Ambassador Hale briefed the army chief about the new US policy. He said that the US valued Pakistan’s role in the war against terror and is seeking cooperation from Pakistan to resolve the Afghan issue.
On Tuesday, the US ambassador also had interaction with Foreign Minister Khawaja Asif and briefed him about the new US policy towards Afghanistan and South Asia.
Asif also told Hale that peace in Afghanistan was in the national interest of Pakistan and Islamabad had been encouraging a peaceful resolution of decade’s old Afghan conflict.
He said that as a matter of policy, Pakistan supported an Afghan-led and Afghan-owned reconciliation process in Afghanistan.
The political and religious leaders have also criticised the new US policy and called upon the government to give an inconsiderate Trump a befitting response.
They also demanded the government convene a joint sitting of the parliament without delay to discuss and evolve a national response to tackle the challenge arising out of new US policy for the region.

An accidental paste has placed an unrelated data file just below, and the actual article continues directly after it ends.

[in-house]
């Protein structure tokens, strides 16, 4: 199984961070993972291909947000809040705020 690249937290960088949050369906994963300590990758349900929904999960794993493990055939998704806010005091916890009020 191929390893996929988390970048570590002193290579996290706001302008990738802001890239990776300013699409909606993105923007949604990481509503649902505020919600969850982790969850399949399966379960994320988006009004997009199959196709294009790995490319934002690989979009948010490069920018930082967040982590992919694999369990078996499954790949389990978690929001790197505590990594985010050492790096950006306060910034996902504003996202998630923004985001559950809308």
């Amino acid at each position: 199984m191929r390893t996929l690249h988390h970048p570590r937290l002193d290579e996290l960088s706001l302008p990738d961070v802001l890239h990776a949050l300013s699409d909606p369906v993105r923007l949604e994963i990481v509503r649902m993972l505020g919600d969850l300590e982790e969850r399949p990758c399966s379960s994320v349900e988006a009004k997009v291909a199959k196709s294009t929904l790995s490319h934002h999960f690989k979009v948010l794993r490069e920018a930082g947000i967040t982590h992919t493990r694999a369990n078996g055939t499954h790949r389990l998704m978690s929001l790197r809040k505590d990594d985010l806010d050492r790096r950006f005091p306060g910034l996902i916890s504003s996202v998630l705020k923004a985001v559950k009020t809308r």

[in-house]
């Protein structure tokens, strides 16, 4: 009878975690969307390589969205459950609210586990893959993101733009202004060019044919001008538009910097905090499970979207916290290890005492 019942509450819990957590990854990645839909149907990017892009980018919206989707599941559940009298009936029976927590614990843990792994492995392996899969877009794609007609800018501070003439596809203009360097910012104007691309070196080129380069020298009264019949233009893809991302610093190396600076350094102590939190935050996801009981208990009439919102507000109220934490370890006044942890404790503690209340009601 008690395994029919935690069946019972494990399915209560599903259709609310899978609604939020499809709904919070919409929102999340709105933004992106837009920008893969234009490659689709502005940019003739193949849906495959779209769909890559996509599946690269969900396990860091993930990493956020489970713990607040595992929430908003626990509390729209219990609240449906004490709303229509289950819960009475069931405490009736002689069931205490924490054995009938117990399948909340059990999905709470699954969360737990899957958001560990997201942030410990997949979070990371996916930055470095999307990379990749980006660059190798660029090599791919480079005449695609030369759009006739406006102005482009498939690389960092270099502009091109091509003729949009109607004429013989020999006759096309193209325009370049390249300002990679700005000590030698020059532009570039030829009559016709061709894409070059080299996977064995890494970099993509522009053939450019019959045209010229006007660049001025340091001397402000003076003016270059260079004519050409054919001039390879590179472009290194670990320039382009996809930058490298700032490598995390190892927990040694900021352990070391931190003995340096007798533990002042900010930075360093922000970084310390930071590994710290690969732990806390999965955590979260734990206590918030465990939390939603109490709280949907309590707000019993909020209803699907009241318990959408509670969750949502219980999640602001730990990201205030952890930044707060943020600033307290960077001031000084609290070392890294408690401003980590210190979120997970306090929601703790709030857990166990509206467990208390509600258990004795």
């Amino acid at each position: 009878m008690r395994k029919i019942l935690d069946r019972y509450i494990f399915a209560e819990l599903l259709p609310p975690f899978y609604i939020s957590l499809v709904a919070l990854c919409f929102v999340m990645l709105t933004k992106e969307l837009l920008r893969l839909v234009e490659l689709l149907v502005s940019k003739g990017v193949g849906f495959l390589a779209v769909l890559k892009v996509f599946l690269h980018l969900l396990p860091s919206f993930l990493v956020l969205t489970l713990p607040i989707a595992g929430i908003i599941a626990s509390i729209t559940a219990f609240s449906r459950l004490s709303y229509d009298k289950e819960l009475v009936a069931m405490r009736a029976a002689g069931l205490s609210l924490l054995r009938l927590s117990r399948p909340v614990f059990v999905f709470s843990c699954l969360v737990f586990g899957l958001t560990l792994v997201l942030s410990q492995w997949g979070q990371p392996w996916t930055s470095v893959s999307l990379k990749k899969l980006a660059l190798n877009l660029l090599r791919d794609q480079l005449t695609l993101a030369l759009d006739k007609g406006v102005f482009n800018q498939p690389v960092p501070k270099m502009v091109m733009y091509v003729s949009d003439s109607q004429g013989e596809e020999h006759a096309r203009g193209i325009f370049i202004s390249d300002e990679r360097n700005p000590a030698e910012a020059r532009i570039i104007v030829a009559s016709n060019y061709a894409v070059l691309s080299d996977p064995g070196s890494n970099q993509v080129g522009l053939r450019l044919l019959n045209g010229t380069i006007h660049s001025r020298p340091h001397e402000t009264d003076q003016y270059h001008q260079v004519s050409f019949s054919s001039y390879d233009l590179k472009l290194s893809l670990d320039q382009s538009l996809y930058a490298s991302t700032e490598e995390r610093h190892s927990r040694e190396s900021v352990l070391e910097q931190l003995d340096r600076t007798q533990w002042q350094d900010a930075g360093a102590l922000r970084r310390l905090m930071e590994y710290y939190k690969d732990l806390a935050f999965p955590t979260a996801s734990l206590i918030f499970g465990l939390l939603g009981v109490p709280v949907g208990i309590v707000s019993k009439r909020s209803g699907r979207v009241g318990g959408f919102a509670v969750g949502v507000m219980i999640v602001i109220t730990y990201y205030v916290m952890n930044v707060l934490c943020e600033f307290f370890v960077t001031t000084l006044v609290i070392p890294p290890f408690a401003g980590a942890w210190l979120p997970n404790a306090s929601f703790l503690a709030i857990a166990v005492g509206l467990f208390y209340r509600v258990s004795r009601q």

The leading Pakistani analysts in their reactions have termed the new US policy deeply flawed, which according to them would not help Washington win the 16-year-old war in Afghanistan.
They believe this policy was rather an effort towards covering up failures of the United States and the NATO in establishing peace in Afghanistan and viewed the development as a conspiracy to help the US prolong its stay in the war-torn country.
They also criticised the new US policy for giving a greater role to Pakistan’s arch rival India in Afghanistan - in total disregard to atrocities being committed by New Delhi in Indian-occupied Kashmir.
Reason behind sharp reaction
Pakistanis have lost homes and loved ones to militant violence, mostly sponsored by Indian and Afghan intelligence agencies, which has killed thousands since 2007. This was why Trump’s remarks provoked hurt and outrage among many.